- Marketing Communications12.5
This subject focuses on the development, management and control of marketing communications, both locally and internationally. Topics will include advertising, sales promotion, public relations, and other elements of the marketing communications mix. Particular emphasis will be placed on the importance of integrating promotional efforts, and on the marketing manager’s role in planning, implementing and evaluating marketing communications. Students will develop an understanding of the operational and creative elements involved in developing promotional campaigns and the strategies used to communicate with target audiences as well as the underlying principles behind these approaches. They will engage with alternative persuasion techniques and potential problems with their adoption, and the proper selection, interpretation, and use of alternative measures of promotional effectiveness. On completion of the subject, students should have developed a strong practical and critical grasp of the different forms and strategies employed in marketing communications.
- Digital and Mobile Journalism12.5
Digital and Mobile Journalism
This subject teaches writing, research and production skills for digital media, with a particular focus on journalism created on mobile devices, a significant, but still emerging, field of contemporary news production. Students learn how to produce and manage content across a range of digital media platforms and formats (video, audio, image, text); with a key component of the course shooting video and recording audio to industry standard using their own mobile devices. Techniques taught involve coverage of both breaking news and scripted news stories, as well as practices of curating and spreading digital content. Students also learn to edit news stories and rich media files using a range of software designed for phones, laptops and desktop computers.
The practical skills taught are embedded in a pedagogical framework of media ethics and digital transformation studies.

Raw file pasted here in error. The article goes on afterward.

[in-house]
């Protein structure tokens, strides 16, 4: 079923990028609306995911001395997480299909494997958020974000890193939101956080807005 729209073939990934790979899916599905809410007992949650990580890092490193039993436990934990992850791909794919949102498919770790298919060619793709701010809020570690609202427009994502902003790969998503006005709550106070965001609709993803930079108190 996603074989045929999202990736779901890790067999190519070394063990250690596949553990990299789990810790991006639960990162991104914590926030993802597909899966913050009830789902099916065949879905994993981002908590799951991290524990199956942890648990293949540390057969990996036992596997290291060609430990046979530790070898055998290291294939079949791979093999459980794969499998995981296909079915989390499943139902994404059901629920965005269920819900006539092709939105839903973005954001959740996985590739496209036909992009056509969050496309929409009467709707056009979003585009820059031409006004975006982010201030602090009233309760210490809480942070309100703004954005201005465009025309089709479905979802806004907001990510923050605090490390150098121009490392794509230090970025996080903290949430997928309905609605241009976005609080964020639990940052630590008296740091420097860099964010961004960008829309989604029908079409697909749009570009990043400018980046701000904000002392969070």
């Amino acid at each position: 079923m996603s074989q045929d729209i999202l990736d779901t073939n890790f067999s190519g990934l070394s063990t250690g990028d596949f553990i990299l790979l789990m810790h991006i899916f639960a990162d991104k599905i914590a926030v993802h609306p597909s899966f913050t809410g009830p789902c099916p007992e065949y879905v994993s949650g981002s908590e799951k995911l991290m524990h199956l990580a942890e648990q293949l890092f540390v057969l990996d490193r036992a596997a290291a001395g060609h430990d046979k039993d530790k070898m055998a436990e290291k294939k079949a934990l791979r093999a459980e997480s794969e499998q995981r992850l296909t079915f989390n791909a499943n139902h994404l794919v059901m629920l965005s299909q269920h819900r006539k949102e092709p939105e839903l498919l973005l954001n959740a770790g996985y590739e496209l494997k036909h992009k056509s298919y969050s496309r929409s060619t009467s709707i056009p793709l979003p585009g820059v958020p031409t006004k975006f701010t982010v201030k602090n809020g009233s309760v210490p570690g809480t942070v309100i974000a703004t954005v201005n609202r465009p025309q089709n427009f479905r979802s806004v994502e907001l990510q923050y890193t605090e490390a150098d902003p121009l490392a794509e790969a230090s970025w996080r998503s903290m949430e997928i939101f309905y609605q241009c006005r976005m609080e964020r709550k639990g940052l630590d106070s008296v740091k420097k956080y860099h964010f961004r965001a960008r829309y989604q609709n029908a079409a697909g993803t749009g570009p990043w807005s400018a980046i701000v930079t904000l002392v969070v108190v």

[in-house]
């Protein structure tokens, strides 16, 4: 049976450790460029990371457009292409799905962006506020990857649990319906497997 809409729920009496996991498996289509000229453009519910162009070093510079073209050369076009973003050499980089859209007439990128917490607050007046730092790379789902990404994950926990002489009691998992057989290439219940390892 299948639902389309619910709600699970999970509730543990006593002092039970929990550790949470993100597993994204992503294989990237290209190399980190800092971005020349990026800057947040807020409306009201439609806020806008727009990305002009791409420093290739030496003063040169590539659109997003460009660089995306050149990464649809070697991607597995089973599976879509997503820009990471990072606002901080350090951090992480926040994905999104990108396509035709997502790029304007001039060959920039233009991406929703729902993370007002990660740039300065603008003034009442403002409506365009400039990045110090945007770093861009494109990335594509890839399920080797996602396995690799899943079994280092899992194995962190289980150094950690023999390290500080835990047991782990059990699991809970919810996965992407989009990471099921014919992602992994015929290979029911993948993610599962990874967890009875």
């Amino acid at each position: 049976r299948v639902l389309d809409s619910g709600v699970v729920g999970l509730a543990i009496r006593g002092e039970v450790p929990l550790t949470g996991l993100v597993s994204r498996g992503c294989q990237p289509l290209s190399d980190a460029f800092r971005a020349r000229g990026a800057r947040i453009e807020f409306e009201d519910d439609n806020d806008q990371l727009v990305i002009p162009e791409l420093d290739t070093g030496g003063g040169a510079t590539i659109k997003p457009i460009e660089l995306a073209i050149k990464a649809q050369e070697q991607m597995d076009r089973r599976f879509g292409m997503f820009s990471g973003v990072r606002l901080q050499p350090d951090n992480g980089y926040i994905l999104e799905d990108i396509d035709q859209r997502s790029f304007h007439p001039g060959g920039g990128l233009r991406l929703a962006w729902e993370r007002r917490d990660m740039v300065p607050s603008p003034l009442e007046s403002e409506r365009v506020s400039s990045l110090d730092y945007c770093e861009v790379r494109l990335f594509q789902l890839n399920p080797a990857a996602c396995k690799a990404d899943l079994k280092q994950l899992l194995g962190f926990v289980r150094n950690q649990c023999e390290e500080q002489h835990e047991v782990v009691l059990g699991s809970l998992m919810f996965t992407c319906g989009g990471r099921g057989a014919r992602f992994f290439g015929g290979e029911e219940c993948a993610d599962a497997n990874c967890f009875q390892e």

- Media Psychology12.5
Issues of trust, identity, and evaluating credibility, are central to any consideration of knowledge claims within the context of social media communication and public debate more broadly. This subject will engage with a range of new theoretical understandings and empirical data under the rubric of ‘cyberpsychology’ to gain critical assessments of this fast-changing field. Topics such as online identity, online relationships and dating, pornography, children’s use of the internet, cyber bullying, online games and gambling, and deception and online crime will comprise the core elements of study.
- Perspectives in Global Media Cultures12.5
Perspectives in Global Media Cultures
This subject explores global media across different cultures. Students will engage with debates on different aspects of global cultures, including national cultural formations, institutional structures, media ownership, and transnational media. By concentrating on the effects of globalization and new information technologies in and from different geographical regions, students of Global Media Cultures will broaden their understanding of the institutional and cultural contexts of global media. This subject addresses debates on globalization, including those regarding the global-local interaction, questions of cultural agency, identity politics, and the economic and political functions of social media. The subject explores key issues on the politics of representation, paying particular attention to questions of cultural nationalism and media concentration, new technologies, and technological determinism.